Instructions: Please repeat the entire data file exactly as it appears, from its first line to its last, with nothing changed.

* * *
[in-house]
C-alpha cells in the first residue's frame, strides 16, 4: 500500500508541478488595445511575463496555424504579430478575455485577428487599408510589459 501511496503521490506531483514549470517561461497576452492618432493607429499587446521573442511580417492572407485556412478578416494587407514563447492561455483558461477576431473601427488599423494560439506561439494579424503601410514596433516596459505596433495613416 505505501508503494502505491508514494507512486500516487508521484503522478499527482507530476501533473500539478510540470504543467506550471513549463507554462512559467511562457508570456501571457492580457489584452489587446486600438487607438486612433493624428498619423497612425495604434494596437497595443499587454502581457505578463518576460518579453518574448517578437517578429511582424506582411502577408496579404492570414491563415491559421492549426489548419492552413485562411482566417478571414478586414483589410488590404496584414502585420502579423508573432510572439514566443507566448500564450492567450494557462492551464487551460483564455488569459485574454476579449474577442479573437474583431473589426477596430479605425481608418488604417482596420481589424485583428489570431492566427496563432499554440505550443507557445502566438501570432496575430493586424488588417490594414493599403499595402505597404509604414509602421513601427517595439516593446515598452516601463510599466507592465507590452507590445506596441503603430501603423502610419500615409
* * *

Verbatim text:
[in-house]
C-alpha cells in the first residue's frame, strides 16, 4: 500500500508541478488595445511575463496555424504579430478575455485577428487599408510589459 501511496503521490506531483514549470517561461497576452492618432493607429499587446521573442511580417492572407485556412478578416494587407514563447492561455483558461477576431473601427488599423494560439506561439494579424503601410514596433516596459505596433495613416 505505501508503494502505491508514494507512486500516487508521484503522478499527482507530476501533473500539478510540470504543467506550471513549463507554462512559467511562457508570456501571457492580457489584452489587446486600438487607438486612433493624428498619423497612425495604434494596437497595443499587454502581457505578463518576460518579453518574448517578437517578429511582424506582411502577408496579404492570414491563415491559421492549426489548419492552413485562411482566417478571414478586414483589410488590404496584414502585420502579423508573432510572439514566443507566448500564450492567450494557462492551464487551460483564455488569459485574454476579449474577442479573437474583431473589426477596430479605425481608418488604417482596420481589424485583428489570431492566427496563432499554440505550443507557445502566438501570432496575430493586424488588417490594414493599403499595402505597404509604414509602421513601427517595439516593446515598452516601463510599466507592465507590452507590445506596441503603430501603423502610419500615409